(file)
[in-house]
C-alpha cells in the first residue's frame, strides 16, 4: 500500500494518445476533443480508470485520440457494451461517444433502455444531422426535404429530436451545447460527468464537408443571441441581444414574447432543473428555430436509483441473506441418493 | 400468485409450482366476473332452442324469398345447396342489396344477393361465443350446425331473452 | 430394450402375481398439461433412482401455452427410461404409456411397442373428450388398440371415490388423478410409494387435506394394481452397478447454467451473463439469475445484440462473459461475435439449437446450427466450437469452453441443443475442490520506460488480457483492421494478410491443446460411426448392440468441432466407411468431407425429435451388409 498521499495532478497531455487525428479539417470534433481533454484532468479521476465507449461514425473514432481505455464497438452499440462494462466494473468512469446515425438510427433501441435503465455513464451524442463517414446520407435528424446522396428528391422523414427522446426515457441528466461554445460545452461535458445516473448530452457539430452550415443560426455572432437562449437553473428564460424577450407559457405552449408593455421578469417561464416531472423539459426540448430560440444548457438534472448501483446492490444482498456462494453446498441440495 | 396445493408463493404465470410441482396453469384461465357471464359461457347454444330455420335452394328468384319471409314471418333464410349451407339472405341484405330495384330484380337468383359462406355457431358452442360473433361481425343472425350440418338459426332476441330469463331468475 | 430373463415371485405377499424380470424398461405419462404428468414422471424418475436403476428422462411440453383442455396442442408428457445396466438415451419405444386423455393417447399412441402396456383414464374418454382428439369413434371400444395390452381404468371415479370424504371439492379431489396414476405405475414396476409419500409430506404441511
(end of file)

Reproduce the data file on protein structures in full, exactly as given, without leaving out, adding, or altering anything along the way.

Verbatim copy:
[in-house]
C-alpha cells in the first residue's frame, strides 16, 4: 500500500494518445476533443480508470485520440457494451461517444433502455444531422426535404429530436451545447460527468464537408443571441441581444414574447432543473428555430436509483441473506441418493 | 400468485409450482366476473332452442324469398345447396342489396344477393361465443350446425331473452 | 430394450402375481398439461433412482401455452427410461404409456411397442373428450388398440371415490388423478410409494387435506394394481452397478447454467451473463439469475445484440462473459461475435439449437446450427466450437469452453441443443475442490520506460488480457483492421494478410491443446460411426448392440468441432466407411468431407425429435451388409 498521499495532478497531455487525428479539417470534433481533454484532468479521476465507449461514425473514432481505455464497438452499440462494462466494473468512469446515425438510427433501441435503465455513464451524442463517414446520407435528424446522396428528391422523414427522446426515457441528466461554445460545452461535458445516473448530452457539430452550415443560426455572432437562449437553473428564460424577450407559457405552449408593455421578469417561464416531472423539459426540448430560440444548457438534472448501483446492490444482498456462494453446498441440495 | 396445493408463493404465470410441482396453469384461465357471464359461457347454444330455420335452394328468384319471409314471418333464410349451407339472405341484405330495384330484380337468383359462406355457431358452442360473433361481425343472425350440418338459426332476441330469463331468475 | 430373463415371485405377499424380470424398461405419462404428468414422471424418475436403476428422462411440453383442455396442442408428457445396466438415451419405444386423455393417447399412441402396456383414464374418454382428439369413434371400444395390452381404468371415479370424504371439492379431489396414476405405475414396476409419500409430506404441511